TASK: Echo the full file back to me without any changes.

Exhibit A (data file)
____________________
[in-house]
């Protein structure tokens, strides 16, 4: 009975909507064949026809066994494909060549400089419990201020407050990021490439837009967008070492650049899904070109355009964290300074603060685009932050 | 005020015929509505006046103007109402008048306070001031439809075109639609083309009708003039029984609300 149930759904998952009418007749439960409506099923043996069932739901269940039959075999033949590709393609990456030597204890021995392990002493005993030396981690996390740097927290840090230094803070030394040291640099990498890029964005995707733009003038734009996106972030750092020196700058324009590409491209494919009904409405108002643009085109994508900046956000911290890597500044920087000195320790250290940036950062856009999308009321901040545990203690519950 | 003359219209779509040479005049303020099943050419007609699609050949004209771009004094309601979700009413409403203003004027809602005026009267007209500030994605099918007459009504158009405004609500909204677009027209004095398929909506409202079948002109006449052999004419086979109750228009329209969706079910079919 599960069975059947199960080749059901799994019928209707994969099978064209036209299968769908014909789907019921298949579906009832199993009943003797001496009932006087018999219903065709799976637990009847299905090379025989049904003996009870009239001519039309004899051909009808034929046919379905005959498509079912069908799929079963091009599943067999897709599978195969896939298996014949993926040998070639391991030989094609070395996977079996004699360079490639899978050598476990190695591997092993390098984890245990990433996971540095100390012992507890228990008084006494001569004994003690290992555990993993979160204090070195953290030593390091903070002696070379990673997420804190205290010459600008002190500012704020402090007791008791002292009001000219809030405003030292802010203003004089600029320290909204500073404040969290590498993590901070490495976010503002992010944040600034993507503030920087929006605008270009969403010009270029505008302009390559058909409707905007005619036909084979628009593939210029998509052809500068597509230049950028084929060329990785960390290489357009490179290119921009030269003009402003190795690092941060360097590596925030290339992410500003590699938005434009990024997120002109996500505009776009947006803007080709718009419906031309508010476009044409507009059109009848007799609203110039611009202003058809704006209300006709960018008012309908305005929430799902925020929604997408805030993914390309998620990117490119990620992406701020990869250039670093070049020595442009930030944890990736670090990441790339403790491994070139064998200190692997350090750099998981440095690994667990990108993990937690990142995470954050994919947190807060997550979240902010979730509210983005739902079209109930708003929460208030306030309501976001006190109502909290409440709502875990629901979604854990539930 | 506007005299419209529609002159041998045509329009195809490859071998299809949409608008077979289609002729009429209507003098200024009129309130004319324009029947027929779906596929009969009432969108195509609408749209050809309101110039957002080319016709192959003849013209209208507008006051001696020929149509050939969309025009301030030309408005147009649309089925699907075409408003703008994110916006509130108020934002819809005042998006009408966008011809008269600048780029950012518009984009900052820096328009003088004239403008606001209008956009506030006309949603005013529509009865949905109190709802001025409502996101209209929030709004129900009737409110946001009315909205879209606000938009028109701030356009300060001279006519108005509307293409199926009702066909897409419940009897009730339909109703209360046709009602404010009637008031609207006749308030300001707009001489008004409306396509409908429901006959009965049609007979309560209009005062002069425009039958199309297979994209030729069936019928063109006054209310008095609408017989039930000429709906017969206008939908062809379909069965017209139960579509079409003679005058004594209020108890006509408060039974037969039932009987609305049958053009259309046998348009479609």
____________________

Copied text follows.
[in-house]
């Protein structure tokens, strides 16, 4: 009975909507064949026809066994494909060549400089419990201020407050990021490439837009967008070492650049899904070109355009964290300074603060685009932050 | 005020015929509505006046103007109402008048306070001031439809075109639609083309009708003039029984609300 149930759904998952009418007749439960409506099923043996069932739901269940039959075999033949590709393609990456030597204890021995392990002493005993030396981690996390740097927290840090230094803070030394040291640099990498890029964005995707733009003038734009996106972030750092020196700058324009590409491209494919009904409405108002643009085109994508900046956000911290890597500044920087000195320790250290940036950062856009999308009321901040545990203690519950 | 003359219209779509040479005049303020099943050419007609699609050949004209771009004094309601979700009413409403203003004027809602005026009267007209500030994605099918007459009504158009405004609500909204677009027209004095398929909506409202079948002109006449052999004419086979109750228009329209969706079910079919 599960069975059947199960080749059901799994019928209707994969099978064209036209299968769908014909789907019921298949579906009832199993009943003797001496009932006087018999219903065709799976637990009847299905090379025989049904003996009870009239001519039309004899051909009808034929046919379905005959498509079912069908799929079963091009599943067999897709599978195969896939298996014949993926040998070639391991030989094609070395996977079996004699360079490639899978050598476990190695591997092993390098984890245990990433996971540095100390012992507890228990008084006494001569004994003690290992555990993993979160204090070195953290030593390091903070002696070379990673997420804190205290010459600008002190500012704020402090007791008791002292009001000219809030405003030292802010203003004089600029320290909204500073404040969290590498993590901070490495976010503002992010944040600034993507503030920087929006605008270009969403010009270029505008302009390559058909409707905007005619036909084979628009593939210029998509052809500068597509230049950028084929060329990785960390290489357009490179290119921009030269003009402003190795690092941060360097590596925030290339992410500003590699938005434009990024997120002109996500505009776009947006803007080709718009419906031309508010476009044409507009059109009848007799609203110039611009202003058809704006209300006709960018008012309908305005929430799902925020929604997408805030993914390309998620990117490119990620992406701020990869250039670093070049020595442009930030944890990736670090990441790339403790491994070139064998200190692997350090750099998981440095690994667990990108993990937690990142995470954050994919947190807060997550979240902010979730509210983005739902079209109930708003929460208030306030309501976001006190109502909290409440709502875990629901979604854990539930 | 506007005299419209529609002159041998045509329009195809490859071998299809949409608008077979289609002729009429209507003098200024009129309130004319324009029947027929779906596929009969009432969108195509609408749209050809309101110039957002080319016709192959003849013209209208507008006051001696020929149509050939969309025009301030030309408005147009649309089925699907075409408003703008994110916006509130108020934002819809005042998006009408966008011809008269600048780029950012518009984009900052820096328009003088004239403008606001209008956009506030006309949603005013529509009865949905109190709802001025409502996101209209929030709004129900009737409110946001009315909205879209606000938009028109701030356009300060001279006519108005509307293409199926009702066909897409419940009897009730339909109703209360046709009602404010009637008031609207006749308030300001707009001489008004409306396509409908429901006959009965049609007979309560209009005062002069425009039958199309297979994209030729069936019928063109006054209310008095609408017989039930000429709906017969206008939908062809379909069965017209139960579509079409003679005058004594209020108890006509408060039974037969039932009987609305049958053009259309046998348009479609």